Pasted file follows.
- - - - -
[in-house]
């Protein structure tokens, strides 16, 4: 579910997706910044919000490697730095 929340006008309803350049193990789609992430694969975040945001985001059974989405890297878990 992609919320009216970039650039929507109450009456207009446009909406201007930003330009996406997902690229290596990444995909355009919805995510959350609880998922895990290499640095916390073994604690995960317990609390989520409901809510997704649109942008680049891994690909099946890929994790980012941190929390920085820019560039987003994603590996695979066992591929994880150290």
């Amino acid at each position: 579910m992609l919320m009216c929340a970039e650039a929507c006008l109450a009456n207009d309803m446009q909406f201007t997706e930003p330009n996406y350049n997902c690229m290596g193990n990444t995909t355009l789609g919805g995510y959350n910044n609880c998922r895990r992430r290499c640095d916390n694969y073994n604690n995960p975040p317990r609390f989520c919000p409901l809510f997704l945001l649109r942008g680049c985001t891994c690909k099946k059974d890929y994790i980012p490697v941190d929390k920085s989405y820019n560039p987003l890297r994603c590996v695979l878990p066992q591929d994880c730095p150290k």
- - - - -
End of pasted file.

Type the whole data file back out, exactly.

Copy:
[in-house]
């Protein structure tokens, strides 16, 4: 579910997706910044919000490697730095 929340006008309803350049193990789609992430694969975040945001985001059974989405890297878990 992609919320009216970039650039929507109450009456207009446009909406201007930003330009996406997902690229290596990444995909355009919805995510959350609880998922895990290499640095916390073994604690995960317990609390989520409901809510997704649109942008680049891994690909099946890929994790980012941190929390920085820019560039987003994603590996695979066992591929994880150290």
């Amino acid at each position: 579910m992609l919320m009216c929340a970039e650039a929507c006008l109450a009456n207009d309803m446009q909406f201007t997706e930003p330009n996406y350049n997902c690229m290596g193990n990444t995909t355009l789609g919805g995510y959350n910044n609880c998922r895990r992430r290499c640095d916390n694969y073994n604690n995960p975040p317990r609390f989520c919000p409901l809510f997704l945001l649109r942008g680049c985001t891994c690909k099946k059974d890929y994790i980012p490697v941190d929390k920085s989405y820019n560039p987003l890297r994603c590996v695979l878990p066992q591929d994880c730095p150290k």